And that energy never lets up. Even in expository dialog scenes, dudes are punching each other or pointing guns at each other. Belle's cop buddy Cyril Raffaelli, best known over here as "bad guy who jumps across fire escapes" in Live Free or Die Hard, makes his entrance in an incredibly goofy and fun casino fight. Later on, he has to fight some guys while he's got a steering wheel chained to his arm. For all the clumsiness of the movie's plot mechanics, it's inventive as hell in putting Belle and Raffaelli in impossible situations and then letting them fight (or parkour) their way out.


The movie's characters are all blockily drawn cartoons, but they're fun cartoons. Belle's sister is a plucky dynamo who crams her underwear in the mouth of a catcalling thug. Drug kingpin Taha is a flamboyant, silk-shirted mustache-twirler who spends entire scenes with cocaine caked across his cheek. (Bibi Narceri, who plays Taha, co-wrote the movie with Luc Besson, and he gave himself plenty of good lines.) There's a hulking but hapless drug-gang enforcer named K2 who has his name shaved into the back of his enormous head, who gets to snap a neck in his first scene but proves utterly incapable from then on. Jeff Rudom, the late bearded giant who beat up George Clooney for show in Oceans 11, turns up as a final-boss bad guy named Yeti. These people aren't remotely believable, but they're not boring, either.

Besson has all-time hero status for directing The Professional, but in more recent years, his greatest contribution has been to crank out a production line of fun and dumb B-movies just like this. In the past few years, his contributions include wonderful trash like the Liam Neeson action-hero reawakening Taken and the brilliant Guy Pearce space-jail cartoon Lockout. (Indeed, District B13's hired-hand director Pierre Morel got to go on to helm Taken.) Lucy, the Scarlett Johannsen-becomes-God thriller Besson just directed, is probably the trippiest, most stoner-friendly attempt at a summer blockbuster anyone has made in the past 30 years, but even that has a bloodthirsty Chinese drug gang who could've been straight out of District B13. Even when Besson tries to get pretentious, he gives us wonderful hammerhead bullshit.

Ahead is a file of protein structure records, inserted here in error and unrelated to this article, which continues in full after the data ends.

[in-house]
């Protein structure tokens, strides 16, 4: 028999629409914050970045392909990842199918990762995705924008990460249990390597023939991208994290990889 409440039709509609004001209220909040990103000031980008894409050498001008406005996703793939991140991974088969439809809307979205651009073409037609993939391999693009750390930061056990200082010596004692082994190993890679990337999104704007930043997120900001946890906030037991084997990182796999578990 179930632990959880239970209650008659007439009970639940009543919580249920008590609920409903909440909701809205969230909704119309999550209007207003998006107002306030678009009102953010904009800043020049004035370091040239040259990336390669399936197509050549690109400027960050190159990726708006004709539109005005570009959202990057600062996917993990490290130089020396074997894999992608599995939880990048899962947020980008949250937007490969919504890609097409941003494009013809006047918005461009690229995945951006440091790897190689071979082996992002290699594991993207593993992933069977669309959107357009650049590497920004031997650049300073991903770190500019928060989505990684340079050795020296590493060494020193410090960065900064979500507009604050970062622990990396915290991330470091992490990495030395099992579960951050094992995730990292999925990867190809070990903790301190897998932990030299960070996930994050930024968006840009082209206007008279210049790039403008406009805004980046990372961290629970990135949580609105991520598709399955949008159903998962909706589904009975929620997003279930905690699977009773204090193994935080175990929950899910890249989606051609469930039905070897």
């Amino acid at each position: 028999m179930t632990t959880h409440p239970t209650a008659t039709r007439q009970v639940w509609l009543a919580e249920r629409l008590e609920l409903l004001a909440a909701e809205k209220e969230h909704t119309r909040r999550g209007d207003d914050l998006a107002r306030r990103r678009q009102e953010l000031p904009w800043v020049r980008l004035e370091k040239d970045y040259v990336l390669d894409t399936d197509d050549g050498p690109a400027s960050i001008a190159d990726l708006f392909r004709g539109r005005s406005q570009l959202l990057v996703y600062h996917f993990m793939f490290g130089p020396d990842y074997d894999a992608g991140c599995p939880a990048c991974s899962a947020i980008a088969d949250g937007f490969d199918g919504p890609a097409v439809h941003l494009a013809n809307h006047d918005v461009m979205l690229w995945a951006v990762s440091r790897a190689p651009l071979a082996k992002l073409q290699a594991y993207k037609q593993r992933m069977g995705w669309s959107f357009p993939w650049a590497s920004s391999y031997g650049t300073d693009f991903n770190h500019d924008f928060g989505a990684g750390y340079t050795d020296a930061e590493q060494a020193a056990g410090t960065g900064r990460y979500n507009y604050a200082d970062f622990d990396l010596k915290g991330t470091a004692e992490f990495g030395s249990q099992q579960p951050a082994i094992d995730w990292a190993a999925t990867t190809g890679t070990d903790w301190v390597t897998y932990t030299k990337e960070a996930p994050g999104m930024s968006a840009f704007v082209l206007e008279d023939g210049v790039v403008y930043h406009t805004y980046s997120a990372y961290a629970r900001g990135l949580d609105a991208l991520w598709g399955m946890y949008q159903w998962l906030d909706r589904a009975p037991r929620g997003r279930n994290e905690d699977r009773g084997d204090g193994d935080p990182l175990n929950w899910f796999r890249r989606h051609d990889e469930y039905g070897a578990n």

Besson also produced District B13: Ultimatum, a 2009 sequel that's just as dumb and almost as fun as the original. (That's on Netflix, too, and if you plan things right, you can back-to-back both of them before your buzz wears off.) And he helped make Brick Mansions, the English-language remake that came out earlier this year, with Belle reprising his role and the late Paul Walker standing in for Raffaelli.

Brick Mansions is a very faithful remake—even some of the stunts are recreated—and it's got the added benefit of RZA in an over-the-top villain role. But the movie isn't made with the same balls-out confidence, and it's hard to watch Walker doing fast/furious car-chase stuff; the movie never lets you forget that it's the last movie he finished before his car-chase death. Brick Mansions was a good-enough piece of pre-summer crap. District B13, meanwhile, is transcendent crap, and I can't recommend it highly enough.


Tom Breihan is the senior editor at Stereogum; he's written for Pitchfork, the Village Voice,GQ, Grantland, and The Classical. He lives in Charlottesville, Va. He is tall, and on Twitter.